Things to Do

Phoenix’s Best Weekend Concerts: Smashing Pumpkins, Jane’s Addiction, Descendents

Smashing Pumpkins are scheduled to perform at Footprint Center on Friday, November 18.
Paul Elledge
Smashing Pumpkins are scheduled to perform at Footprint Center on Friday, November 18.
It’s a big weekend of shows in the Valley for music fans of a certain age (read: aging Gen Xers). A pair of ‘90s alt-rock hitmakers — Smashing Pumpkins and Jane’s Addiction — are headed to town, as are old-school punkers Descendents (formed in 1977) and Tucson-born hard rock/cowpunk band The Supersuckers (who date back to the late ’80s).

There are more than throwback acts coming to local venues over the next few nights, though, as soul-rapper and producer Oddisee and country music superstar Zac Brown are also scheduled to perform.

Read on for more details about these gigs, pop some Advil for your aching back, and check out Phoenix New Timesonline concert listings for more live music from Friday, November 18, to Sunday, November 20.
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Descendents will descend upon downtown Phoenix this weekend.
Live Nation


Friday, November 18
The Van Buren, 401 West Van Buren Street
“If growing up means being like you, then I don’t want to be like you,” Milo Aukerman sneered on 1985’s “I Don’t Want To Grow Up.” The song (and album of the same name) feels like a mission statement, one that Cali punk godfathers the Descendents have lived up to over the course of 45 years of playing three-chord wonders. Taking a listen to their latest album, 2021’s 9th & Walnut, it’s striking how much they still sound like the snot-nosed brats that gave the world Milo Goes to College in 1982. Aukerman’s voice sounds a little more sanded down by time but the guitars still buzz like caffeinated hornets, and Bill Stevenson’s teenage caveman beats still thud with unerring precision. Like The Ramones and Motorhead before them, Descendents have found a sound that doesn’t need to evolve because it’s fully formed and compelling no matter what year you drop it in. Descendents might be older and wiser, but they haven’t forgotten the bratty spite that makes their work so bracing. All these years later and they still don’t want to be like you; that makes all the difference. With Prince Daddy and the Hyena; 8 p.m., $40/$42 via Ashley Naftule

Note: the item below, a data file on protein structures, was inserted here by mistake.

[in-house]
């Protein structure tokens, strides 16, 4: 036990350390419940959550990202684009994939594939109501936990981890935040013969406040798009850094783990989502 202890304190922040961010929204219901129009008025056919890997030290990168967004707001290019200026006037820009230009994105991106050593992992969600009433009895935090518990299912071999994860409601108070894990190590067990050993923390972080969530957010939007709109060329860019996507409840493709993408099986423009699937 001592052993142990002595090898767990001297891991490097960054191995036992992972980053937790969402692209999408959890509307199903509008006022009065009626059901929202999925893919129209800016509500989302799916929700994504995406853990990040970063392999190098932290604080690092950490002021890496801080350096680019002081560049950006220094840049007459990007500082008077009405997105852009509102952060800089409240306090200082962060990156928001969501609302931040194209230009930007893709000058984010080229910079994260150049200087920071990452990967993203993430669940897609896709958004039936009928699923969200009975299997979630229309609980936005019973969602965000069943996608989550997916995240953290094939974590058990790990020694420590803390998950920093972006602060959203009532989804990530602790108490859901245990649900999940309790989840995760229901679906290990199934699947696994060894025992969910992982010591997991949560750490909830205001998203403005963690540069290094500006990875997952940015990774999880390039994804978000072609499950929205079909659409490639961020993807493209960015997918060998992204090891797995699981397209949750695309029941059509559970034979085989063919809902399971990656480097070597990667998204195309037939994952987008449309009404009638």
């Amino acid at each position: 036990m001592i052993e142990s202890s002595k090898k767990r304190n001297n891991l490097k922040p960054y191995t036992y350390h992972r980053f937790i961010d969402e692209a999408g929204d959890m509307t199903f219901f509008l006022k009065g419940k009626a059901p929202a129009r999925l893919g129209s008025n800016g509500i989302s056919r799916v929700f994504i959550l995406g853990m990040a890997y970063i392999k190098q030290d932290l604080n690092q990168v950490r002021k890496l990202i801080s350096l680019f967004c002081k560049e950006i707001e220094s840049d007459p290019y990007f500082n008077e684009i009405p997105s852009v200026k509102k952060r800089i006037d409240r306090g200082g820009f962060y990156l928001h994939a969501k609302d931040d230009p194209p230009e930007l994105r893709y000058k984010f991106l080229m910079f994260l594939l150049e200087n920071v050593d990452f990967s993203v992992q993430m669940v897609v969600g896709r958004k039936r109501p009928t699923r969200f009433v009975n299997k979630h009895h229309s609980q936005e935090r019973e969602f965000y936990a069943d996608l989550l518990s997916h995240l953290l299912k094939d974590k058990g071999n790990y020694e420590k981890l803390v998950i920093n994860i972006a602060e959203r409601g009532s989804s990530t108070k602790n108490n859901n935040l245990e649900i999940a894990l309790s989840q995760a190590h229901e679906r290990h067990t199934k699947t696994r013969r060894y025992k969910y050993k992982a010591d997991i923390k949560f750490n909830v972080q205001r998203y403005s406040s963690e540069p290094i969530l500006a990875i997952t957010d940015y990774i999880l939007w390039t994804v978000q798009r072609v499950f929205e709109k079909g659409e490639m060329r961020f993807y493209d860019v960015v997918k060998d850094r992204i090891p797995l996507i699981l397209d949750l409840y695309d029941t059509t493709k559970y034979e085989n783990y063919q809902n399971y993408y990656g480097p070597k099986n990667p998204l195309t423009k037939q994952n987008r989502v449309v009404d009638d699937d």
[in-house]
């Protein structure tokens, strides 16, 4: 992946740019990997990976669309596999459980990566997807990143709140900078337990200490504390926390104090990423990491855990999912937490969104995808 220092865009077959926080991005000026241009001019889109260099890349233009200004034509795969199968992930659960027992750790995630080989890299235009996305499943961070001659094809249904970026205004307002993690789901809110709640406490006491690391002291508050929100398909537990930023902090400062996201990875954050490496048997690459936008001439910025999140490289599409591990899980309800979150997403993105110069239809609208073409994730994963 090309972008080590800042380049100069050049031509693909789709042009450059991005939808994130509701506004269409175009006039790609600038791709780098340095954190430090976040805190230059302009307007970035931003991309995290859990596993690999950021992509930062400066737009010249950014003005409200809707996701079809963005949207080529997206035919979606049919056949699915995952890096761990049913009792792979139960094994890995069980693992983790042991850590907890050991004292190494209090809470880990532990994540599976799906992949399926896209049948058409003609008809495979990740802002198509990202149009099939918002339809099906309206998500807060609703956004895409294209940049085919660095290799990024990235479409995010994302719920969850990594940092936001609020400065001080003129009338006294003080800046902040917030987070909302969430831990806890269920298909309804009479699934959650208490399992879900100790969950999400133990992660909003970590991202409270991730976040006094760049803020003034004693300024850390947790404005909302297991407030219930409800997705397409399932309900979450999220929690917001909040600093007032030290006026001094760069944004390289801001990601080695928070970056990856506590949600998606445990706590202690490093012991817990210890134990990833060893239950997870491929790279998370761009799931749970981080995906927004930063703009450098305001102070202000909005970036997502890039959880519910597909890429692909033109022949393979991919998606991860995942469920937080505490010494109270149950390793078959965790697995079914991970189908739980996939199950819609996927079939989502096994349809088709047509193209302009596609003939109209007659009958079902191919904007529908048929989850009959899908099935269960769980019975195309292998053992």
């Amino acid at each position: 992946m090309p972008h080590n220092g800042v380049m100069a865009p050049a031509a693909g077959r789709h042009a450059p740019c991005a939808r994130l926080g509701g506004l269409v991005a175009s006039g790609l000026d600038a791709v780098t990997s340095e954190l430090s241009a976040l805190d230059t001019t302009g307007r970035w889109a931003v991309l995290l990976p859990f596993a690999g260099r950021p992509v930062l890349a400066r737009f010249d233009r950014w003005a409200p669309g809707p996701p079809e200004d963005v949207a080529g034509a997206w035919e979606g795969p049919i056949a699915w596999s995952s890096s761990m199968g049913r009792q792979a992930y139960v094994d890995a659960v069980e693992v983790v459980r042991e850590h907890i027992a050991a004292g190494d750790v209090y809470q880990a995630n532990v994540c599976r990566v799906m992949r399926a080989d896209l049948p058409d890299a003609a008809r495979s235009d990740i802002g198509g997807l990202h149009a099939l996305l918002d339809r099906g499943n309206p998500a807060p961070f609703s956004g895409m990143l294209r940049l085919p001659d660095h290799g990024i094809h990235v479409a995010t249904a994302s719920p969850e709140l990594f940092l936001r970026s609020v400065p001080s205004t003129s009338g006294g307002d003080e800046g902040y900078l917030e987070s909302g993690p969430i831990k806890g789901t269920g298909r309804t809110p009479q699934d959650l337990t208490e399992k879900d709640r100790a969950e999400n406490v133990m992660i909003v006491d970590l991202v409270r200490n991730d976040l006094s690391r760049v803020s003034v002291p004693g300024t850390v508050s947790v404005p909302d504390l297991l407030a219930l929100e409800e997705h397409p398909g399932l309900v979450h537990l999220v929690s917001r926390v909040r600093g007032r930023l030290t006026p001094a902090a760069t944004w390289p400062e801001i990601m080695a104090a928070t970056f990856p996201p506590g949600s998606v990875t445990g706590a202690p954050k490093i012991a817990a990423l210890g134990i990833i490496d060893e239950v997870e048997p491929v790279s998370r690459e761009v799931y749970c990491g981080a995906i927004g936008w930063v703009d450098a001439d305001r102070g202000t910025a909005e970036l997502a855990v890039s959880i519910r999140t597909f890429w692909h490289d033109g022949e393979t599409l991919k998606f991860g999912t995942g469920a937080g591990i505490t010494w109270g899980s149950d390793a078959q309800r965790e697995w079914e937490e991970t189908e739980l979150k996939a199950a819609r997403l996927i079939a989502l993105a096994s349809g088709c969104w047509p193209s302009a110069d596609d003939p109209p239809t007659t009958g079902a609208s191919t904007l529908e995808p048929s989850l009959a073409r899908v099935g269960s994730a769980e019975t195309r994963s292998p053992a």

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Rob Birmingham, better known to locals as "Fun Bobby."
Lisa Allen

Fun Bobby's 55th Birthday

Friday, November 18
Yucca Tap Room, 29 West Southern Avenue, Tempe
Rob “Fun Bobby” Birmingham is the Phoenix music community’s cool uncle, elder statesman, and biggest booster. Catch the longtime bartender and promoter during one of his shifts behind the stick at the Yucca and he’ll happily fill your ears with tales of his favorite Valley bands (past or present) while filling your glass. Birmingham turns 55 this weekend, and while his emotions are mixed about getting older (“I’m almost a senior now, which blows my mind,” he says), he’s celebrating the occasion by bringing in local indie acts Wyves, No Volcano, and The Breakup Society for a big blowout. Also performing is Bourbon Witch, a supergroup of local rock musicians, with Birmingham singing lead vocals and raising a ruckus while wearing green face paint and carrying a devil’s pitchfork. Because that’s just how he rolls on his birthday. 8:30 p.m., $15 via Benjamin Leatherman
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The Supersuckers perform in 2017.
Frank Schwichtenberg/CC BY-SA 4.0/Wikimedia Commons

The Supersuckers

Friday, November 18
The Rhythm Room, 1019 East Indian School Road
The Supersuckers formed in 1988 in Tucson and have been getting listeners fired up via blistering rock ’n’ roll tunes fused with country punk and raucous guitar riffs for more than three decades, save for an extended hiatus in the late 2000s. Already known for their rowdy musical nature, the Supersuckers are due at the Rhythm Room this weekend and their members are as ready as ever to tear up a room with revved-up, fierce songs. As Eddie Spaghetti — a founding member who handles the bass and vocal duties — tells Phoenix New Times, the Supersuckers have always excelled at not sucking despite being together for so long. “It feels great to be as good at our job as we are after all these years,” he says. “We know exactly what we need to do. There’s no fat to trim, no wasted movement.” Local rock bands The Earps and Volk will provide support. 8 p.m., $17/$20 via Amy Young
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Billy Corgan of Smashing Pumpkins is back on stage.
Theo Wargo/Getty Images

Smashing Pumpkins and Jane's Addiction

Friday, November 18
Footprint Center, 201 East Jefferson Street